if I was arrested for domestic violence and released pending an investigation for not enough probable cause what are my chances what can I do?

I sent a joking text message to my ex
and I was arrested for domestic
violence harassment but was released
immediately from the police station and
given a ride back home for not enough
PC probable cause?

Asked on February 25, 2016 under Criminal Law, Colorado


B.H.F., Member, Texas State Bar / FreeAdvice Contributing Attorney

Answered 4 years ago | Contributor

If they didn't have enough evidence to detain you or keep you in jail, then you have a good shot at beating the charges because the standard for an arrest is lower than the standard for a conviction.  However, if they continue their investigation.... then things could change depending on what develops.  So... make sure that you protect yourself while this investigation is pending.  This includes avoiding any communication or contact with your ex.  If she trumped up a charge on you once, she'll do it again.  If officers want you to give a statement, make sure that you ask for an attorney to be present.  You don't want an officer lying or tricking you into making incriminating statements.  Contrary to popular belief, officers can lie to defendants in order to obtain confessions and those confessions have been upheld.  You have rights that give you protection as a defendant... use them all.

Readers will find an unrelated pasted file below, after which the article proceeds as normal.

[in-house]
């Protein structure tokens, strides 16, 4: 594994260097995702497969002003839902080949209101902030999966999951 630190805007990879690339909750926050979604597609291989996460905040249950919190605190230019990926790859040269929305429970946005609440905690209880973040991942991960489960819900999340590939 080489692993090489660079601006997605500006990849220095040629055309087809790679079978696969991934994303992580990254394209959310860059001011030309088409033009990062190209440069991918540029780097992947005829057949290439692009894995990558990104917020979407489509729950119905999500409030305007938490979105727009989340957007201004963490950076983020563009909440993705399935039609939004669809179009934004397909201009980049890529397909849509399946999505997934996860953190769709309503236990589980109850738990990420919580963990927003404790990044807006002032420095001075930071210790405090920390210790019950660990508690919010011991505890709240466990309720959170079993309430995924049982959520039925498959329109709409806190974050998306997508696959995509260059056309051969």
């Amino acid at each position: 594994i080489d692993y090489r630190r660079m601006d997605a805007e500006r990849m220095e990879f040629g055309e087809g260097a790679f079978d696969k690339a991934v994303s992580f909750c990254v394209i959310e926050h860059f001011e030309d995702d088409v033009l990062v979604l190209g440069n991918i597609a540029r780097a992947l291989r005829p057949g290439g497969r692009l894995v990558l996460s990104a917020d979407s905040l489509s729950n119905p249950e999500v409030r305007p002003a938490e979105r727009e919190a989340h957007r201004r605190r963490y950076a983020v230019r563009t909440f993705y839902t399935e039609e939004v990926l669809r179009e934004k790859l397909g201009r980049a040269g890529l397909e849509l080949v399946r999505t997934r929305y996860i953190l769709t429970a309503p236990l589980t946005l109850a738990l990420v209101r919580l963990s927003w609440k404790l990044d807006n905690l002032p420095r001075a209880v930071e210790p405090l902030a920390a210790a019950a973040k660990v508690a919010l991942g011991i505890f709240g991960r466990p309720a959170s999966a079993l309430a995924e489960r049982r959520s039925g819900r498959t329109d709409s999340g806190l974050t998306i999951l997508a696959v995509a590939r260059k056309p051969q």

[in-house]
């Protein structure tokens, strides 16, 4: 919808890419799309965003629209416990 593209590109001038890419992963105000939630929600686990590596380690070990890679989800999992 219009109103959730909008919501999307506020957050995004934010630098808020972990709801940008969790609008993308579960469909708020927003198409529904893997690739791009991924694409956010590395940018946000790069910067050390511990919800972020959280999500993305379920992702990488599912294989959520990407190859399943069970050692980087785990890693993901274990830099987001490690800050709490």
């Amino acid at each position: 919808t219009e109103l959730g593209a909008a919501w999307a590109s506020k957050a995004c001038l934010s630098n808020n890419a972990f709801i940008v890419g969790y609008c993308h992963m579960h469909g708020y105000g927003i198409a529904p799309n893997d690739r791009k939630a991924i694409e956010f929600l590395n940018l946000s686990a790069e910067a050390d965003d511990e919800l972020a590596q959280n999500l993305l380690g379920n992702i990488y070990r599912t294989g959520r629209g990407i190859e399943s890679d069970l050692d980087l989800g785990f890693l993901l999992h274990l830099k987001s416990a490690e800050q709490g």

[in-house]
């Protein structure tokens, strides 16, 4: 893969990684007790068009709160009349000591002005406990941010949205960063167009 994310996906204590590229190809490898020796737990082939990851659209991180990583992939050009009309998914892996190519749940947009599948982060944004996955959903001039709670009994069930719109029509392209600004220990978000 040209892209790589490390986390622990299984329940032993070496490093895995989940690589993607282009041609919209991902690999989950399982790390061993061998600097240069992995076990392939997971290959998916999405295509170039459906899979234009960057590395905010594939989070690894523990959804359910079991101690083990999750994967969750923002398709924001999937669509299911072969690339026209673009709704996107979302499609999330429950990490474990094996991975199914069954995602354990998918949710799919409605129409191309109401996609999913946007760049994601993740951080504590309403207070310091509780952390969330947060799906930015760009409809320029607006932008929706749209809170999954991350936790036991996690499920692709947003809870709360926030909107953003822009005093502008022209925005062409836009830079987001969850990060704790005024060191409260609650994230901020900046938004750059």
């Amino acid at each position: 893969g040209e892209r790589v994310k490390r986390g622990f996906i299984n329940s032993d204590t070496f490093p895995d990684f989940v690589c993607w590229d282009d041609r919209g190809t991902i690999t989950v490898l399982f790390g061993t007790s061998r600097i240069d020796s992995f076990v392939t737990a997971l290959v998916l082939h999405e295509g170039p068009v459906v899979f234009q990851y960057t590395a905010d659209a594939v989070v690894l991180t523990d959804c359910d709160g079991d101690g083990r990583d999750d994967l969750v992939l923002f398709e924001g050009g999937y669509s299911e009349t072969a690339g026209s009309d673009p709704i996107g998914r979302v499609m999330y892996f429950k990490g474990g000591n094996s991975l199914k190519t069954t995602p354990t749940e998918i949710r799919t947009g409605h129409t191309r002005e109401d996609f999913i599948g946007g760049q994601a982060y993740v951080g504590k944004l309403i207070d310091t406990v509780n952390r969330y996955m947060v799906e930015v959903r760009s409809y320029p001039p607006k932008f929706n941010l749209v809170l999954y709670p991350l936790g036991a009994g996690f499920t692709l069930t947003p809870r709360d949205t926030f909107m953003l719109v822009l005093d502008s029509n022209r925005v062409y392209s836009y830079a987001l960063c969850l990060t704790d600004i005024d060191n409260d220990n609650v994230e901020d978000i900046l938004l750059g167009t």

IMPORTANT NOTICE: The Answer(s) provided above are for general information only. The attorney providing the answer was not serving as the attorney for the person submitting the question or in any attorney-client relationship with such person. Laws may vary from state to state, and sometimes change. Tiny variations in the facts, or a fact not set forth in a question, often can change a legal outcome or an attorney's conclusion. Although AttorneyPages.com has verified the attorney was admitted to practice law in at least one jurisdiction, he or she may not be authorized to practice law in the jurisdiction referred to in the question, nor is he or she necessarily experienced in the area of the law involved. Unlike the information in the Answer(s) above, upon which you should NOT rely, for personal advice you can rely upon we suggest you retain an attorney to represent you.